Viet Nam's Buddhism, like China's and Japan's, is predominantly Mahayana, and the suicide monks and nuns knew the numerous legends of bodhisattvas' physical sacrifices, such as that of the holy man who gave his body to a famished tigress to keep her from eating her cubs. Some Mahayana monks still aid their liberation from the body by burning the fingers off their left hands, and in the 6th century—before gasoline—monks who decided to immolate themselves completely would eat waxy and fatty foods for a couple of years so they would burn better. Theoretically Buddhism does not permit suicide, and the word is carefully avoided in favor of "sacrifice." One of Gautama's testaments, the Lotus Sutra, as interpreted by monks in Saigon, calls for all Buddhists to sacrifice themselves if their religion is in danger. One early Buddhist martyr, it is said, took his life by first punching his body full of holes and sealing them with oil, then setting fire to himself.

Feasts & Magic. The grass-roots Mahayana Buddhism in the Viet Nam villages is a long way from such grim practices. It usually takes the form of the easygoing Amidism, in which a paradise called "Pure Land" awaits the intense faithful who repeats a simple prayer. It is strongly influenced by the magical practices of corrupted Taoism, imported from China around the 7th century, and by Confucianism, which stresses ethical behavior.

Confucius emphasized family obligations, evident still in Viet Nam's ancestor worship and cult of the dead. The 15th day of the seventh month is set aside annually for the departed; the shades swoop down upon the living, who do their best to placate them with a sumptuous feast. Dressed in their best black silk and carrying burning joss sticks, the women recite invitations to their dead ancestors to partake of roast pig's head and sticks of sugar cane, peanuts and white rice. As offerings to less trencher-minded spirits, they burn paper imitations of currency and clothes.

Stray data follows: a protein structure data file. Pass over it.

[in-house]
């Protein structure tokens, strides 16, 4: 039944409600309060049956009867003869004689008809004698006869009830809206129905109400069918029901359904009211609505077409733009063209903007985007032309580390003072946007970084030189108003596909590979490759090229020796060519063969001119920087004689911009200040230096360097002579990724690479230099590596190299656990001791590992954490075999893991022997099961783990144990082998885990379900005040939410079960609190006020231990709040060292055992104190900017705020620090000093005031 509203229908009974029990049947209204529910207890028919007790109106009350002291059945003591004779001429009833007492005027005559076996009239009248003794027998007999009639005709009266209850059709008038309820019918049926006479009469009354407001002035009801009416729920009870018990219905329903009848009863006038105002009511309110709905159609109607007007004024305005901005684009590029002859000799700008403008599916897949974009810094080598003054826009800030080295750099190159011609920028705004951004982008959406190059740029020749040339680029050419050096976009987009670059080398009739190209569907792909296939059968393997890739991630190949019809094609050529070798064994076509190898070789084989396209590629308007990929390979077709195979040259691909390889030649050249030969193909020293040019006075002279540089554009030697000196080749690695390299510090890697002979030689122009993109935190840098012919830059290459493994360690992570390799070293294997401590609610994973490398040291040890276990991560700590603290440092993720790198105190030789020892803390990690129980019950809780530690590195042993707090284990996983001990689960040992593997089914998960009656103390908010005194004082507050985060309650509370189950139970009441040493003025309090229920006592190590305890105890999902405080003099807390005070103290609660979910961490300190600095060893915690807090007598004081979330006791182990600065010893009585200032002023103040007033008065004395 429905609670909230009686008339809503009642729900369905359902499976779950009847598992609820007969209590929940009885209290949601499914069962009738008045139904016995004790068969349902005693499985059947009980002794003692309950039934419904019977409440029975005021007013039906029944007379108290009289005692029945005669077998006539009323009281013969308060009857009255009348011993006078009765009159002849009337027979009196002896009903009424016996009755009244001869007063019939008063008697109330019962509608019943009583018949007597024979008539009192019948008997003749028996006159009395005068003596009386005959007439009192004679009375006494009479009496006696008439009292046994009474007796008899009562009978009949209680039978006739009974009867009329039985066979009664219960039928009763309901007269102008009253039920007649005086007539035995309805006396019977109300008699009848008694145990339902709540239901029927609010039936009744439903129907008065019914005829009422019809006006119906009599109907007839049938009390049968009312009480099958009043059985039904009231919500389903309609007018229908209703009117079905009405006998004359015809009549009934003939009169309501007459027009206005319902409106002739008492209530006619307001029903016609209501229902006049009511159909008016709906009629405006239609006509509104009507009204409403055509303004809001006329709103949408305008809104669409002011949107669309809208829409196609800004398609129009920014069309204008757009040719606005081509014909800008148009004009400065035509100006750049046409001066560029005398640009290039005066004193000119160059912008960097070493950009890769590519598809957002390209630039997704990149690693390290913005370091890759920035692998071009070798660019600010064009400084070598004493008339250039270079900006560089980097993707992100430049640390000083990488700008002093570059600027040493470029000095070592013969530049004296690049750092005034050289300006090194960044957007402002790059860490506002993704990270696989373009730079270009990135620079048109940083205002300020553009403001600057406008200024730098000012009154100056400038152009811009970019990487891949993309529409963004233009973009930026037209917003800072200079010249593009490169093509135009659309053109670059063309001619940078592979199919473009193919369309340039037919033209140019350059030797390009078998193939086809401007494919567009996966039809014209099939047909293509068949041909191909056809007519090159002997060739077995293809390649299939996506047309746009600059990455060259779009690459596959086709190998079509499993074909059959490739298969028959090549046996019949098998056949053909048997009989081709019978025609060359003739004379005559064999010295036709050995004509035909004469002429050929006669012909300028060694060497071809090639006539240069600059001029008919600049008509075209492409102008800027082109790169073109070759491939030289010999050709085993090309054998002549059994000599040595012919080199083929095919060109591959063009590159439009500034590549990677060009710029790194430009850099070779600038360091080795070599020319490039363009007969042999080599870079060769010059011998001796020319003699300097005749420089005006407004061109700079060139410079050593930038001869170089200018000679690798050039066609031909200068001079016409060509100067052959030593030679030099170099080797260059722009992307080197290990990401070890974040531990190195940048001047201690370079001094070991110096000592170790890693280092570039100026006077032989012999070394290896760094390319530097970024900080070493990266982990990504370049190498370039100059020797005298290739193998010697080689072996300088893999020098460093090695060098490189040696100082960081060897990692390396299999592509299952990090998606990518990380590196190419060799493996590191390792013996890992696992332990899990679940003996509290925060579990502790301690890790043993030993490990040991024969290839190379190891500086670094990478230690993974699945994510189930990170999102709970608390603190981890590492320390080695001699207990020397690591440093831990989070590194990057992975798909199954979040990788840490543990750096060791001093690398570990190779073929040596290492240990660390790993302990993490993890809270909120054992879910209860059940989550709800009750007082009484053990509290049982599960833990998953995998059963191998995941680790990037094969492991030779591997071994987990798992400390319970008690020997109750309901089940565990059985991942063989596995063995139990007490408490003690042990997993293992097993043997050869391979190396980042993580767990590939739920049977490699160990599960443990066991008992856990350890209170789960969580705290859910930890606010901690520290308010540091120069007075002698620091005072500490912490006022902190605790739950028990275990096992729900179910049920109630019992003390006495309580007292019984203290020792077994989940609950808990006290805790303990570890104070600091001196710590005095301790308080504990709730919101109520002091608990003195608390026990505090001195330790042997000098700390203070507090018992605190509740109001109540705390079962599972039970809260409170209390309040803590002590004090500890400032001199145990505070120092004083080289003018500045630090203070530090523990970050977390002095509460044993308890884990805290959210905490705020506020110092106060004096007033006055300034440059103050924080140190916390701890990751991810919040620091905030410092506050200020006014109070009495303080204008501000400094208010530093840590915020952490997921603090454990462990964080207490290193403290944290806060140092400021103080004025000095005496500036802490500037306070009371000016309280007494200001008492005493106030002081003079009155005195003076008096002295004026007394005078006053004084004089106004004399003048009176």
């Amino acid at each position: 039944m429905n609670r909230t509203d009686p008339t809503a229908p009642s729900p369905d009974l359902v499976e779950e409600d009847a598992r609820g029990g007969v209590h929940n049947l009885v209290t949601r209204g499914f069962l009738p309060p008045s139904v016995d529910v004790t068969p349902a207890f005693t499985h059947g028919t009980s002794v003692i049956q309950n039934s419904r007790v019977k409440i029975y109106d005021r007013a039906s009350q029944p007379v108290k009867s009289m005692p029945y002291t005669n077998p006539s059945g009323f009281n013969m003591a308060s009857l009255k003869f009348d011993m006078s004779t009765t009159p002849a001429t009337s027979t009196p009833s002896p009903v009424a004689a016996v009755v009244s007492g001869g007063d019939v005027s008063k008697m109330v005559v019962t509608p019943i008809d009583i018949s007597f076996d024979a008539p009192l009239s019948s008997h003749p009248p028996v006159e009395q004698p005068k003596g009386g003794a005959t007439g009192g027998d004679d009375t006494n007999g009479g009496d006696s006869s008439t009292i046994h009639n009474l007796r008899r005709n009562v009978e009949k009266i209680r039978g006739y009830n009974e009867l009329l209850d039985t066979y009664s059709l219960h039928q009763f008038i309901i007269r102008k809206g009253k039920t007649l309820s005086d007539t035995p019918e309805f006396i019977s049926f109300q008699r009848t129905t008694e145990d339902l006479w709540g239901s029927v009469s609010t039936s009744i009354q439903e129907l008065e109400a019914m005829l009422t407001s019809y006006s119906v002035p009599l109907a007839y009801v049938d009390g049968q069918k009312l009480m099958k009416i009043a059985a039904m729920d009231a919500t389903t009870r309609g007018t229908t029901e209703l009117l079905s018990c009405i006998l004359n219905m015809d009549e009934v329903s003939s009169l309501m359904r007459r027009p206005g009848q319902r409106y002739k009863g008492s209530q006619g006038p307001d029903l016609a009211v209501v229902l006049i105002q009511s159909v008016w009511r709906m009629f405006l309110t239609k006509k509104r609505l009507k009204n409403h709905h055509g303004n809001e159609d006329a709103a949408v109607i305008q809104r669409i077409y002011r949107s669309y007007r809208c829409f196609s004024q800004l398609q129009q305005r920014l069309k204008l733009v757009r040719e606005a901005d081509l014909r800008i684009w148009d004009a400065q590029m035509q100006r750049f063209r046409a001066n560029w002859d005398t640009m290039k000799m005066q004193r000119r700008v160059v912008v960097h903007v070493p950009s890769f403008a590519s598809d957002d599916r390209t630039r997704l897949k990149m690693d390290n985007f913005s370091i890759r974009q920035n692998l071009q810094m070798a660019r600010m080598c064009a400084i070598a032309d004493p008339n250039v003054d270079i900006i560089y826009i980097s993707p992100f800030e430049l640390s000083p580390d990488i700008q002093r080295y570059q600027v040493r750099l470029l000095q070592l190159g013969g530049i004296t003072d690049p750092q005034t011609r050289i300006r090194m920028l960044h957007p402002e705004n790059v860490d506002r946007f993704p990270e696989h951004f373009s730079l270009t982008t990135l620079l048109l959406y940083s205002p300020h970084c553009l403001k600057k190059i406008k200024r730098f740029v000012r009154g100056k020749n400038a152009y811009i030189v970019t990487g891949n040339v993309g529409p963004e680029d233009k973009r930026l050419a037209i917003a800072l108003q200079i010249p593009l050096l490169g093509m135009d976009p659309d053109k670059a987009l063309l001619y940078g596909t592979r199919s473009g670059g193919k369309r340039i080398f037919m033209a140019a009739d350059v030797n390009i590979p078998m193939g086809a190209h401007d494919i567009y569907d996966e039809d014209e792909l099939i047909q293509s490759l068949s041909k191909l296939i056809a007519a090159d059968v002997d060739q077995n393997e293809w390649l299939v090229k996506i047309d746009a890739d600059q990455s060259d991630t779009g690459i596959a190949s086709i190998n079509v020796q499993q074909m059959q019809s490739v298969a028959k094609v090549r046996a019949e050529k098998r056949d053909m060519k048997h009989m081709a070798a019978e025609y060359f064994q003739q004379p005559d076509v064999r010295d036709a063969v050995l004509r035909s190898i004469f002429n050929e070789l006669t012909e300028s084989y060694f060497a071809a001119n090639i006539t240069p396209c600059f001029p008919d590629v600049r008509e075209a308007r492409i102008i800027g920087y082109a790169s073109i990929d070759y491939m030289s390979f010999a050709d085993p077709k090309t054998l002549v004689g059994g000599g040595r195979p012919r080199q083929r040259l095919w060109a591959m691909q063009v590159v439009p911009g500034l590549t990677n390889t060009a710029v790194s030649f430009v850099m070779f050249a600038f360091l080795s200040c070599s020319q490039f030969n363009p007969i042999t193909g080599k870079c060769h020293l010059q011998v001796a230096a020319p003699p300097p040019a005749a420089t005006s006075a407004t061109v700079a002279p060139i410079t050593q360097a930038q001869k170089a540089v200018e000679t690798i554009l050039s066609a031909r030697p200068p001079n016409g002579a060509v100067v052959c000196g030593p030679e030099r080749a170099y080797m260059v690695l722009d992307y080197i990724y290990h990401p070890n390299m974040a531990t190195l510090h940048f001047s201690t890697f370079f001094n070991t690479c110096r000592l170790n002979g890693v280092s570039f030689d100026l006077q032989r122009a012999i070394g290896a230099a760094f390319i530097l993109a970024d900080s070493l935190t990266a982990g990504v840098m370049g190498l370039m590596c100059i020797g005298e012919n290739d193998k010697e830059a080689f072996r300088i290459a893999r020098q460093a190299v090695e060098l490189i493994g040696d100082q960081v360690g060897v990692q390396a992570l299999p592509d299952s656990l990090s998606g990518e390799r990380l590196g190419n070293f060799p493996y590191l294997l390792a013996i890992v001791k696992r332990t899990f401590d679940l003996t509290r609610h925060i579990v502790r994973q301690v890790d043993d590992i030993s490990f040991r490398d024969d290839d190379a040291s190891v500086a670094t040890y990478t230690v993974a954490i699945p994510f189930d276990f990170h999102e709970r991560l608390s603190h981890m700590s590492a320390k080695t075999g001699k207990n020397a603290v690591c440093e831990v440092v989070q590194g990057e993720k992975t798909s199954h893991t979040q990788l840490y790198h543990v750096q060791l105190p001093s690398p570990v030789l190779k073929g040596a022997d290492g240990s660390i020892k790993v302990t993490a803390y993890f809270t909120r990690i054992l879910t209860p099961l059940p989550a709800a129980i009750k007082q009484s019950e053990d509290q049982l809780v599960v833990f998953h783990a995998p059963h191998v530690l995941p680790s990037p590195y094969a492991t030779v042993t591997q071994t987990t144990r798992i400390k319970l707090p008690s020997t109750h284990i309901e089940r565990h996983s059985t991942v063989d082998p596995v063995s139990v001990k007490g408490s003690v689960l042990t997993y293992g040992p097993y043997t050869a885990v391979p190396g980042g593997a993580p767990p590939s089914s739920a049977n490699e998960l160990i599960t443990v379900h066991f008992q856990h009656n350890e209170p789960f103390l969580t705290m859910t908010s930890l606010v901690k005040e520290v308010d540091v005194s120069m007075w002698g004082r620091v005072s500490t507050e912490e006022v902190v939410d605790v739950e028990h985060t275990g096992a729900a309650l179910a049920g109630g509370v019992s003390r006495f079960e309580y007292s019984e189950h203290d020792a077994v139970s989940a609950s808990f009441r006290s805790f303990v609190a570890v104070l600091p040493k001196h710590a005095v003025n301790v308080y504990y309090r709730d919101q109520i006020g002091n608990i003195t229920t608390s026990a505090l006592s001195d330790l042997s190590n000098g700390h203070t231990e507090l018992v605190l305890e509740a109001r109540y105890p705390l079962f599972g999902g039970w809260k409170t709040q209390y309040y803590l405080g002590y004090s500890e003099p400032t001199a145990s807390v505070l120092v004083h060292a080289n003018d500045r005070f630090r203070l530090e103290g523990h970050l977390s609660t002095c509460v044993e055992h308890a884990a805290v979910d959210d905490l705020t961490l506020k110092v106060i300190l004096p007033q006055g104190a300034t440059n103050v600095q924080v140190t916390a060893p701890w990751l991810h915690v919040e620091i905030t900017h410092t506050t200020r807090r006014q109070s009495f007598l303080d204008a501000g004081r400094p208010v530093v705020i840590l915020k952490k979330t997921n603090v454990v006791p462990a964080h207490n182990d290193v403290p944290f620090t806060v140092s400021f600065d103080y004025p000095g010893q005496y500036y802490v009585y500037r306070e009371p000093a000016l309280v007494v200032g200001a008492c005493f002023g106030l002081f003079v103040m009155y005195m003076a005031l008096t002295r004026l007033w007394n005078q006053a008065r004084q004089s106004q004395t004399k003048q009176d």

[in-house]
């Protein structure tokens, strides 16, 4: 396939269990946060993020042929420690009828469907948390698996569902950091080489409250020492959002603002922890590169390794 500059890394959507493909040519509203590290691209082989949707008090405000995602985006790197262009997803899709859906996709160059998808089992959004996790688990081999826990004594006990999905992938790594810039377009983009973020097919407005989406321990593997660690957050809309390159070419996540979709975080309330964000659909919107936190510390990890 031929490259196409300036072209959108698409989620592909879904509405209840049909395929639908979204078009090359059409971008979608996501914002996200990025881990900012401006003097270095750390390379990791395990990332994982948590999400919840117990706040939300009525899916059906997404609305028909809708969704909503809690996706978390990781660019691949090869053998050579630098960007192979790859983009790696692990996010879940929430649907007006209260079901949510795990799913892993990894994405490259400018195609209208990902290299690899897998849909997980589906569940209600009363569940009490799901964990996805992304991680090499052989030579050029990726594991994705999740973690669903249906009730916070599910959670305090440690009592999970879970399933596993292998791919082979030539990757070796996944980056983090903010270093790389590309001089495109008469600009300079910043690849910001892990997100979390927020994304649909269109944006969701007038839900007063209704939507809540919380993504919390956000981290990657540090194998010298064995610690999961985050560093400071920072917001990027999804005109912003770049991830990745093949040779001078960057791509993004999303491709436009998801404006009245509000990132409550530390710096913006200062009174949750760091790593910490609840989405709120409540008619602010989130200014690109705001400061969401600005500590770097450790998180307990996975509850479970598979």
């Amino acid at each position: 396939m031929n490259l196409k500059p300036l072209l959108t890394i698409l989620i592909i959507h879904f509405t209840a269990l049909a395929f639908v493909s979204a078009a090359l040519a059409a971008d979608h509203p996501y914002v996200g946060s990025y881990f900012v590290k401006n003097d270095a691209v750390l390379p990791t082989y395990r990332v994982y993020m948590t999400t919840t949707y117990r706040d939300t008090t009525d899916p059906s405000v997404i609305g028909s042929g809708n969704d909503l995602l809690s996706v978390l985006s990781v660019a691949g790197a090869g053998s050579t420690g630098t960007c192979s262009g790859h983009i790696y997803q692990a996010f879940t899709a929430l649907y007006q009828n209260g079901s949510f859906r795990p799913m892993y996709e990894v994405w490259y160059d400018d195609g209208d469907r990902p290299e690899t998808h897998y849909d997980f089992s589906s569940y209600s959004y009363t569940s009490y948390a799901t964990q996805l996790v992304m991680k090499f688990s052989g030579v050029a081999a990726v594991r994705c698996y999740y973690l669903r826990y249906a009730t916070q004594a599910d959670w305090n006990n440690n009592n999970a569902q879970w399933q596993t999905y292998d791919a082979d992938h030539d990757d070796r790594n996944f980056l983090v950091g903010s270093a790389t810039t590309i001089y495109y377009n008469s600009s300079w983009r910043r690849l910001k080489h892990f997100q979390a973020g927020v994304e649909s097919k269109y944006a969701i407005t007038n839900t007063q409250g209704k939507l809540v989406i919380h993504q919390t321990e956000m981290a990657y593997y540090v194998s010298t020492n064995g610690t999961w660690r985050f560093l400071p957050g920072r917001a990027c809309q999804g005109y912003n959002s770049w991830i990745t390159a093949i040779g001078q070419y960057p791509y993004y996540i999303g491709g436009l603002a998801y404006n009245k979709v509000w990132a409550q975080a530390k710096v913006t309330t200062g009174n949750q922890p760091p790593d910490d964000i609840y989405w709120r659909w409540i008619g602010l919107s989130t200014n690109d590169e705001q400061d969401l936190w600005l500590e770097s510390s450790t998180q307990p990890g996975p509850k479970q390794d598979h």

Crusader & Yogi. In many Western eyes, Buddhism is socially useless. It has only a limited tradition of good works; the chief duty of monks and nuns is contemplation. In The Lotus and the Robot, Arthur Koestler says of Oriental mysticism in general: "The messianic arrogance of the Christian crusader is matched by the Yogi's arrogant attitude of detachment towards human suffering."

Actually, Buddhists are quite capable of the crusading spirit. In Ceylon during the 2nd century B.C., a king led his army against Indian invaders with a relic of Buddha in his spear. In Viet Nam and elsewhere, Buddhists often took an active part in fighting against colonial powers. During the Korean war, at least some Buddhists were preaching that "to wipe out the American imperialist demons is not only blameless but meritorious." Ignoring the Chinese Communists' cruel persecution of Buddhism in Tibet, some Buddhists reason (as one scholar puts it) that when the Marxists' material needs are satisfied, they will "need something spiritual above and beyond," and that Buddhism will be able to supply it. It is this sort of self-delusion—existing alongside Buddhism's nobility of spirit—that makes the Eightfold Path so full of pitfalls.